How to get involved

Service users, carers and fellow professionals can get involved with research and development at Leeds and York Partnership NHS Foundation Trust in a number of ways, whether this is participating in one of our National Research Projects or joining our dedicated service user research group, the Help from Experts by Experience for Researchers (HEER) group. We would also encourage you to register your interest in taking part in dementia research through the Join Dementia Research service.

You can watch a video below produced by the Trust and the National Institute of Health Research, which details the experiences of our service users who have taken part in research.

More information on how you can get involved is available below.

Help from Experts by Experience for Researchers (HEER)

Who are we?

A group of service users and carers established in 2006.

  • who are passionate about research
  • with lived and learned experience
  • who feel that mental health research can be better when we work together
  • coordinated through the Research and Development department

    “It’s great to know our contributions make a difference to research in mental health”

Who are you?

  • HEER members
  • Researchers looking for public, service user/patient and carer involvement in your research.“One of the best PPI meetings I’ve been to” Lucy Carter (Trainee Clinical Psychologist) University of Leeds.“Invaluable advice from a service users perspective …an excellent resource for researchers that can and should be utilized through the research process” Dr. Kate Farley (Senior Research Fellow) University of Leeds.

  • The above information is available to download as a leafletHow do I join the Help from Experts by Experience for Researcher group?We are not currently looking for new members as we have full membership, but please contact the Research and Development department if you would like to express an interest in joining the group. We can then contact you should any places become available.If you would like to know more about being involved, please email:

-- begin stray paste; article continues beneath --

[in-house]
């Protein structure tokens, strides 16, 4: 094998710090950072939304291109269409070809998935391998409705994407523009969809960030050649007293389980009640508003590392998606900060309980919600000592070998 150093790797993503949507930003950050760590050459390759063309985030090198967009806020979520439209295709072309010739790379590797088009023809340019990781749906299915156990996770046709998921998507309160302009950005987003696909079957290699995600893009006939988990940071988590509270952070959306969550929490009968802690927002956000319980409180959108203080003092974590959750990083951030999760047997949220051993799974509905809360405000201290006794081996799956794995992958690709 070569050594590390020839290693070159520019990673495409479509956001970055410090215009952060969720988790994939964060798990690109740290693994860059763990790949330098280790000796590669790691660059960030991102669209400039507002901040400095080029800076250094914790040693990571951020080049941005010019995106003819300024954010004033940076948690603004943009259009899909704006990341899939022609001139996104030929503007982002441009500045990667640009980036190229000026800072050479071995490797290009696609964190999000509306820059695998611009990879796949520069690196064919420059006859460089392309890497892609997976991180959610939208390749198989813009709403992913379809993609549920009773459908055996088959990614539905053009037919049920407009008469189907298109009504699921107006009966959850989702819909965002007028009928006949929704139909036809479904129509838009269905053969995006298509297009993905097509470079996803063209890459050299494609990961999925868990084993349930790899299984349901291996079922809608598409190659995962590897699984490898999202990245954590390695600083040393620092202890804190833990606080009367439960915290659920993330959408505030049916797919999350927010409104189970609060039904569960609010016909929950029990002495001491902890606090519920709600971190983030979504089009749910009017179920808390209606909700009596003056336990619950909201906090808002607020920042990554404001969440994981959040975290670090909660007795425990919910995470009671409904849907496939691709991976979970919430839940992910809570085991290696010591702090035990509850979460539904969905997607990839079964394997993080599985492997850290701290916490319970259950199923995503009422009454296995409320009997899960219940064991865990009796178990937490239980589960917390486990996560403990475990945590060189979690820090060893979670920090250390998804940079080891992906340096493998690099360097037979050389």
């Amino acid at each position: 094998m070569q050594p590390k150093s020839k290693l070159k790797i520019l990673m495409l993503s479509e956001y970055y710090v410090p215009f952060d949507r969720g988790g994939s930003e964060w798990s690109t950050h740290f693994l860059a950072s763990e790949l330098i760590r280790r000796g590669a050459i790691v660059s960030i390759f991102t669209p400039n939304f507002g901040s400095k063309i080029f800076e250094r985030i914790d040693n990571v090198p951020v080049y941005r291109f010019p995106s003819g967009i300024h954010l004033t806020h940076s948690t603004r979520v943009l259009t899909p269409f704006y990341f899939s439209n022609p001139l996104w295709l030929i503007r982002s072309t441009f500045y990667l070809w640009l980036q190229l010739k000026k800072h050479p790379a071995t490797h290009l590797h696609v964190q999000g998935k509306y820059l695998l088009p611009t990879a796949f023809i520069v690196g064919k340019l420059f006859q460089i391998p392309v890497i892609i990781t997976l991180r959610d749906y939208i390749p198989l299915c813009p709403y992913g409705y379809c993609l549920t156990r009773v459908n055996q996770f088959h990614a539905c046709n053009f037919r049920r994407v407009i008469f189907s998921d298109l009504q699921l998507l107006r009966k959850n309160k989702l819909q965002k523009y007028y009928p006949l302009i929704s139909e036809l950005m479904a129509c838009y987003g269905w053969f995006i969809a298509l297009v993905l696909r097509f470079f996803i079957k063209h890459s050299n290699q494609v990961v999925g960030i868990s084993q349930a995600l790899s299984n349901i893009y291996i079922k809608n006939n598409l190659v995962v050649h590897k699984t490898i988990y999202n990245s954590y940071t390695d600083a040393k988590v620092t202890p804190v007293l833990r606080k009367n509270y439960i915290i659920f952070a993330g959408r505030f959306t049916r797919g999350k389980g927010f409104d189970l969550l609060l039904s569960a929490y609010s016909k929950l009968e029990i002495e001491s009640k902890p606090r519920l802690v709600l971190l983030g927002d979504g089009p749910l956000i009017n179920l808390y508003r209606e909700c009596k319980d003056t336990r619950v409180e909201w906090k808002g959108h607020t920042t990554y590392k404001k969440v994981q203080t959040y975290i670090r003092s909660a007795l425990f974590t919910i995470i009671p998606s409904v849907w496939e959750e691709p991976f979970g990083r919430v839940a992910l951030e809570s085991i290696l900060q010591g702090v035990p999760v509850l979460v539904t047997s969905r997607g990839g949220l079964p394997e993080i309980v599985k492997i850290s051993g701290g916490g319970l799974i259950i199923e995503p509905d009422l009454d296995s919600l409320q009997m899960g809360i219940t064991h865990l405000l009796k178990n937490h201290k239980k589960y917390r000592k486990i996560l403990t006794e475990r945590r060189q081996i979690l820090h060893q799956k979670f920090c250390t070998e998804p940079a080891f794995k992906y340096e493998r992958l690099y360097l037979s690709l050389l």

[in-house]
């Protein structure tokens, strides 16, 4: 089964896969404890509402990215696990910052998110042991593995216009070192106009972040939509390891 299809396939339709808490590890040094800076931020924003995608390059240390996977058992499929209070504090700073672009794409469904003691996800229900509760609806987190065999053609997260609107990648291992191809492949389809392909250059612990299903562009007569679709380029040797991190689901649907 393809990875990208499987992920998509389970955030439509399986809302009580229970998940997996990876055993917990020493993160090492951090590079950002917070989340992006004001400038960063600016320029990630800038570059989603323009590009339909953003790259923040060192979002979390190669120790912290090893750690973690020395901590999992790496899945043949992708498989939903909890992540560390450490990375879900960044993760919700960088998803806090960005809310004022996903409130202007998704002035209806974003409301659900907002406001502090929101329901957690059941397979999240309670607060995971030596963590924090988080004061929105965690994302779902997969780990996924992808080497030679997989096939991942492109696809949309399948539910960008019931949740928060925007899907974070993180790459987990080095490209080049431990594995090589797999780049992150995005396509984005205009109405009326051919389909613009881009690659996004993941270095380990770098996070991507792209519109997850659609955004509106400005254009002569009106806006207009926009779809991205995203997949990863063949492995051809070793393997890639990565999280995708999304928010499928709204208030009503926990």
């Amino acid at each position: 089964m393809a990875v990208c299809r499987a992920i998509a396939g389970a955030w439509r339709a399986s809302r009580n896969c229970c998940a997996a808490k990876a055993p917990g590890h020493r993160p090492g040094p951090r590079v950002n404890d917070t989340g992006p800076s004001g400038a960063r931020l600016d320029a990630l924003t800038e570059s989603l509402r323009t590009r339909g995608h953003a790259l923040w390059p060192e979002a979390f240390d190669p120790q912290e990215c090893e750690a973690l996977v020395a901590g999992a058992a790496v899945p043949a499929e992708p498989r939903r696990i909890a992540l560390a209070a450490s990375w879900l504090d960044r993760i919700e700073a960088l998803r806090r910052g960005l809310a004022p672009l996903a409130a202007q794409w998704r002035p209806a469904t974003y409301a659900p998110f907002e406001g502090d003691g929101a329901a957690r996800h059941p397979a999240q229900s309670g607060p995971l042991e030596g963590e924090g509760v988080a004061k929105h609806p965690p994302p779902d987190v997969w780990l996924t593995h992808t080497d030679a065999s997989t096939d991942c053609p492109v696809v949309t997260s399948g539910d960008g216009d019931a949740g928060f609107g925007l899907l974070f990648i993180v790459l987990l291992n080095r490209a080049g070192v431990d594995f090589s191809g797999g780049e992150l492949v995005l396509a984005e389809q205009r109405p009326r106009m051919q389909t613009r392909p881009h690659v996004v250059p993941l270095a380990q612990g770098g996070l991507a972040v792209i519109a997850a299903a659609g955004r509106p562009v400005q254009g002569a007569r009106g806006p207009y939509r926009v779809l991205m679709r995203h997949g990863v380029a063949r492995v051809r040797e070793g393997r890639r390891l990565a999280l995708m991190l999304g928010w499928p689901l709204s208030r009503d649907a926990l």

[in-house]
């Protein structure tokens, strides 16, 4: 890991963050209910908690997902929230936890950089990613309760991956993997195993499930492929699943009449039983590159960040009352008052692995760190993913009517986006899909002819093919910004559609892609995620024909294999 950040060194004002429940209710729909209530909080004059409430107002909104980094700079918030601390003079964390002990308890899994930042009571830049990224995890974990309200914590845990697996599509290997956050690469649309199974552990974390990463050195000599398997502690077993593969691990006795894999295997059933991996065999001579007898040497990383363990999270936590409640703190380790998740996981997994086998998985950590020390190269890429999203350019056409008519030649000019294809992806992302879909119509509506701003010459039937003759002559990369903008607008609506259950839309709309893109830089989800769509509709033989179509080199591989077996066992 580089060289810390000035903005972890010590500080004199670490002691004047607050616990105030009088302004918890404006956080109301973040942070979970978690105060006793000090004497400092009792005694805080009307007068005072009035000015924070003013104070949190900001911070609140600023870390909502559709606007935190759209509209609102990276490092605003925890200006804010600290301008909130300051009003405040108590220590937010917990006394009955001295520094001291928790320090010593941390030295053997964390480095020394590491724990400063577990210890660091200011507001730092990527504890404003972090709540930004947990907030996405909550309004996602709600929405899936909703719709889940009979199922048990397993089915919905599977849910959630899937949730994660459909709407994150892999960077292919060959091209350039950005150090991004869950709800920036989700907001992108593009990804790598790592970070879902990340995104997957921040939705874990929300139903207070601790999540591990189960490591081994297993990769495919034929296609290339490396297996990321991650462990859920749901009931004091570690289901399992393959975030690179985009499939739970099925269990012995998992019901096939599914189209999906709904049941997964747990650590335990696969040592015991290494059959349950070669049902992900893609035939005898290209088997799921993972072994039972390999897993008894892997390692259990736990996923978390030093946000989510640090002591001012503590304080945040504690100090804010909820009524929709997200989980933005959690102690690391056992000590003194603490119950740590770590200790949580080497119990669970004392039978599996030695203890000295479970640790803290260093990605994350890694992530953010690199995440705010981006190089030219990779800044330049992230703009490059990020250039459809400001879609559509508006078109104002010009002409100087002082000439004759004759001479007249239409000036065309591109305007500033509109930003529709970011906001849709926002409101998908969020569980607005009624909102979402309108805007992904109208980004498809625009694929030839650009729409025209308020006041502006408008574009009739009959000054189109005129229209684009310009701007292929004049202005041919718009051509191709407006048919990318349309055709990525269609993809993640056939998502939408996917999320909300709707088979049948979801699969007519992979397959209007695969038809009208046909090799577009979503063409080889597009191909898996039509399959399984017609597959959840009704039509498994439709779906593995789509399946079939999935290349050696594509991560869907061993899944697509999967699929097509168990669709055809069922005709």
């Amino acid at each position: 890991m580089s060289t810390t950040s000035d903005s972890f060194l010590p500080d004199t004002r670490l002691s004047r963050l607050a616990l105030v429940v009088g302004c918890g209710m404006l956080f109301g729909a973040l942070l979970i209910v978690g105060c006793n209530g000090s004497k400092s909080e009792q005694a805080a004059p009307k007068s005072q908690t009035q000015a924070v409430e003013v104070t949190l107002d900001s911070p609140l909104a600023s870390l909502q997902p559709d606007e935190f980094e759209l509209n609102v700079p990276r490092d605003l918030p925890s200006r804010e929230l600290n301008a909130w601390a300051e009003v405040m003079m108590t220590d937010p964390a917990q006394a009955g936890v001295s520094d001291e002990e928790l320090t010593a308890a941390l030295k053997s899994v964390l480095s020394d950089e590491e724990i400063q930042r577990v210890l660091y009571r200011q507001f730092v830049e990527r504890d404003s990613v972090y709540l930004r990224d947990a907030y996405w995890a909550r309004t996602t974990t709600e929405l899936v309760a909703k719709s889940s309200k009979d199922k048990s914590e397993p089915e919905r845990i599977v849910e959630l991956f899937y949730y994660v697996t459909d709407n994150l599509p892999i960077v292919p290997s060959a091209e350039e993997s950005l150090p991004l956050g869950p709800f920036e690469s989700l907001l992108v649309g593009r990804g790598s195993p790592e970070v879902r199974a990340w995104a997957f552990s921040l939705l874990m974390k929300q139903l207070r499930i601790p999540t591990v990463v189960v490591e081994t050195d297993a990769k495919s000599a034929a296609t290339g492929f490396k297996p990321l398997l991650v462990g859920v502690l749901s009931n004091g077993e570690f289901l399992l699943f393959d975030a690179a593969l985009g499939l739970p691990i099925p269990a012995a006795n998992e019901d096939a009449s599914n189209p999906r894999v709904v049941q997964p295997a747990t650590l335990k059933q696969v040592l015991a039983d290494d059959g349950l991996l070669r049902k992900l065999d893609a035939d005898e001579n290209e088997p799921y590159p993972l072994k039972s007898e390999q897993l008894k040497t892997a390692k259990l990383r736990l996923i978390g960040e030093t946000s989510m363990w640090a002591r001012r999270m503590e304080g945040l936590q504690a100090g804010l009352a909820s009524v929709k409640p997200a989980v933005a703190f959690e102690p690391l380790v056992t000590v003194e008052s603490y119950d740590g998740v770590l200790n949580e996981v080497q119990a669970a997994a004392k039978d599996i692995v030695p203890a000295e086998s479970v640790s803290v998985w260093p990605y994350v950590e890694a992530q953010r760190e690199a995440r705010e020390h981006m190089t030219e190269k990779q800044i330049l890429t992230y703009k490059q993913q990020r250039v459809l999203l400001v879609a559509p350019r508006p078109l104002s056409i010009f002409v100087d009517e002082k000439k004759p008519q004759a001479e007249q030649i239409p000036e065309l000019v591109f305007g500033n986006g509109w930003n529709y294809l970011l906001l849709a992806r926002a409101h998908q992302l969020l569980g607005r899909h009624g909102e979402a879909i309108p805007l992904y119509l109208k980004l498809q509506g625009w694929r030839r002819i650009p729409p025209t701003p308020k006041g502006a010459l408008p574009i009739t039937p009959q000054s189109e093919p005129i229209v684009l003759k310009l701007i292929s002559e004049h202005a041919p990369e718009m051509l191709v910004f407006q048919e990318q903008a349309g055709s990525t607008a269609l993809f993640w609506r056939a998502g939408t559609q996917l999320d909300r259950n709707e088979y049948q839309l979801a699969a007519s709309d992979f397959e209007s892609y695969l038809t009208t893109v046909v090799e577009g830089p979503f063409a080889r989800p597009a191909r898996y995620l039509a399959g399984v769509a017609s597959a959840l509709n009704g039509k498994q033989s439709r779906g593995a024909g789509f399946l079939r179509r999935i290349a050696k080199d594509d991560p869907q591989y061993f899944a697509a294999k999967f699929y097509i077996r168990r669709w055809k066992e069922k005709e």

Join Dementia Research

We are very keen to hear from people with dementia and their carers to help us better understand this disease and find new ways to improve care and help people live well with dementia.

The National Institute for Health Research (NIHR) in partnership with Alzheimer’s Research UK and Alzheimer’s Society have developed Join Dementia Research, a service which allows people to register their interest in participating in dementia research and be matched to suitable studies.

Sign up to Join Dementia Research to find out what research you could take part in.

The service is aimed at people with dementia and their carers, but anyone with and without dementia over the age of 18 can sign up and people can register on behalf of someone else.

The prime minister’s challenge on dementia called for 25 percent of people with dementia to be registered on Join Dementia Research (JDR) by 2020. To achieve this, research needs to be embedded in care. We work hard to spread the word about JDR to both clinicians and service users as exemplified by this case study.

National Research Projects

If you would like to find out more about participating as a service user or as a carer in any of these studies, please contact our Research and Development Team by emailing or calling 0113 855 2387.

  • SPACES – Supporting Physical Activity through Co-production in people with Severe Mental Illness
  • AQUEDUCT – Achieving Quality and Effectiveness in Dementia Using Crisis Teams. An RCT of a resource kit for teams managing crisis in dementia
  • DIAMONDS RCT – Diabetes and Mental Illness, Improving Outcomes and Self-management) Randomised Controlled Trial
  • EDGI study – Eating Disorders Genetics Initiative study
  • GLAD study – exploring how our genes and the environment influence the development of anxiety and depression.
  • STRATA – SerTRaline for AnxieTy in adults with a diagnosis of Autism. A randomised controlled trial
  • The Stepping Stones Study – Evaluating Models of care, best practice and care pathways for women who are dependent on drugs and their infants.
  • Digital health tools in psychosis – Staff and service user views on digital health tools in psychosis

These projects are usually referred to as ‘portfolio projects’ and are peer-reviewed, high quality projects, funded through a national competitive process. Each of the projects has been adopted by the National Institute for Health Research (NIHR).